Dec 052014
 December 5, 2014  Posted by at 8:29 pm Finance Tagged with: , , , , ,

Arthur Rothstein President Roosevelt tours drought area, near Bismarck, North Dakota Aug 1936

OK, I don’t see a whole lot of comprehension out there, so let’s try and link the obvious: employment to shale to plummeting oil prices to the debt the shale industry was built on (and which is vanishing). I know, people look at the US jobs report today, and at the stock exchanges (Europe up some 2% across the board), and think salvation has landed on their doorstep, but the true story really is very different.

The EU markets are up because of US job numbers + the expectation that Draghi will launch a broad QE in January. But US jobs are far less sunny than meets the eye at first glance, and the Bundesbank will not all of a sudden do a 180º on ECB stimulus options. Ergo: a lot of European investors are set to lose a lot of money.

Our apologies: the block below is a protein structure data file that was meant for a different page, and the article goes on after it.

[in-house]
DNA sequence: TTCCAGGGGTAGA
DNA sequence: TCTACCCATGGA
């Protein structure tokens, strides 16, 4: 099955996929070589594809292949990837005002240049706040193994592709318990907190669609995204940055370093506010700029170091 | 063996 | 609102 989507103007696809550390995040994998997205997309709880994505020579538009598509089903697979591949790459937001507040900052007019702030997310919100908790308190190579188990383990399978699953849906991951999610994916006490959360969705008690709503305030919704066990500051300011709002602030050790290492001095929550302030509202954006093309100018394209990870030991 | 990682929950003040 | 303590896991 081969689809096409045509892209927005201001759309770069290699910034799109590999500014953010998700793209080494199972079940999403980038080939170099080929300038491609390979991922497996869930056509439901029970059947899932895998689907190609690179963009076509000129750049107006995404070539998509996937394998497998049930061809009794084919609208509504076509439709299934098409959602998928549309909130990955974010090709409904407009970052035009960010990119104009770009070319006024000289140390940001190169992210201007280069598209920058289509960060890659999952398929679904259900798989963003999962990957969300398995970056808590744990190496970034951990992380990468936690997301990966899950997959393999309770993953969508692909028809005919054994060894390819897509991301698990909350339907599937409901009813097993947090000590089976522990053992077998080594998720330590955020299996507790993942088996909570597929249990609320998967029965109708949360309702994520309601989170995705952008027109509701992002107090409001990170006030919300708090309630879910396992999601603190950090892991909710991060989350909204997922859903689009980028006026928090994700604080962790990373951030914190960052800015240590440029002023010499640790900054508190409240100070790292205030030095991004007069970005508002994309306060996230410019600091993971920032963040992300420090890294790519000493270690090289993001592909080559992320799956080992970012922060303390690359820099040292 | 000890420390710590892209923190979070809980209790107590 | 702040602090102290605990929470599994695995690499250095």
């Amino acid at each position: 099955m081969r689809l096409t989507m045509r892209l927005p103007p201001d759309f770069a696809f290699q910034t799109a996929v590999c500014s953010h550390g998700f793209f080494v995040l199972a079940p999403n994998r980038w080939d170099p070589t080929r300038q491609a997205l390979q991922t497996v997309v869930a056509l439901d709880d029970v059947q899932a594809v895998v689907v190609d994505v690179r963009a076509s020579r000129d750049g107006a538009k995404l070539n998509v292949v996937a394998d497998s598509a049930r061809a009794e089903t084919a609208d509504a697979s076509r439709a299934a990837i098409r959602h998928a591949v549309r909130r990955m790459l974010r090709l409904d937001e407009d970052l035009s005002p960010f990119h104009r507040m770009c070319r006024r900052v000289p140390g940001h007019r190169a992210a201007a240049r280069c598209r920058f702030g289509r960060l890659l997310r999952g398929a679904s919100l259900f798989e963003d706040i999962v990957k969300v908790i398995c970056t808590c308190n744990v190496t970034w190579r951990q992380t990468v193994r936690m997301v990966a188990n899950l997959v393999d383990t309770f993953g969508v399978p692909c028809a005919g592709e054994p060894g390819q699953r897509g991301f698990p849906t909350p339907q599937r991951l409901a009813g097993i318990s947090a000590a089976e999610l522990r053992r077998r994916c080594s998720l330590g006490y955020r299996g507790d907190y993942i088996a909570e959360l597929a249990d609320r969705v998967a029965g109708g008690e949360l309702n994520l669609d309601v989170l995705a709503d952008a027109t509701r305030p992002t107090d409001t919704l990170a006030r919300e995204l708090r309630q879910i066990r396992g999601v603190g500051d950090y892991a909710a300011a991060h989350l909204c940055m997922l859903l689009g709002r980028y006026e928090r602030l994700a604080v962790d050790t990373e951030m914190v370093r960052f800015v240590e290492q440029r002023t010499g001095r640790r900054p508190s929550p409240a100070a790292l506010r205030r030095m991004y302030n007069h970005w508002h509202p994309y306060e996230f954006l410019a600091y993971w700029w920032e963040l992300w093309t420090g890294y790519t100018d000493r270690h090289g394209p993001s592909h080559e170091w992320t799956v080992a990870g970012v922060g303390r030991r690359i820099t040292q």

Anyone notice how quiet Angela Merkel has become about the QE debate? That’s because she doesn’t want to be caught stuck in a losing corner. Even if the Bundesbank would give in to Draghi, and chances are close to zero, there would be multiple court cases in Deutschland against that decision, and chances are slim the spend spend side would win them all. That’s the sort of quicksand an incumbent leader like Merkel wants to avoid at all cost.

But let’s leave Europe to cook itself, and its own goose too. What’s happening stateside is more important today. First, Marc Chandler has a good way of putting what I have said for as long as oil prices started testing ever deeper seas: the danger to the industry is not even so much falling prices, it’s financing both existing and future endeavors. Shale is a leveraged Ponzi, that’s its most urgent problem. Even if shale could break even at low prices, financiers and investors would still leave the building.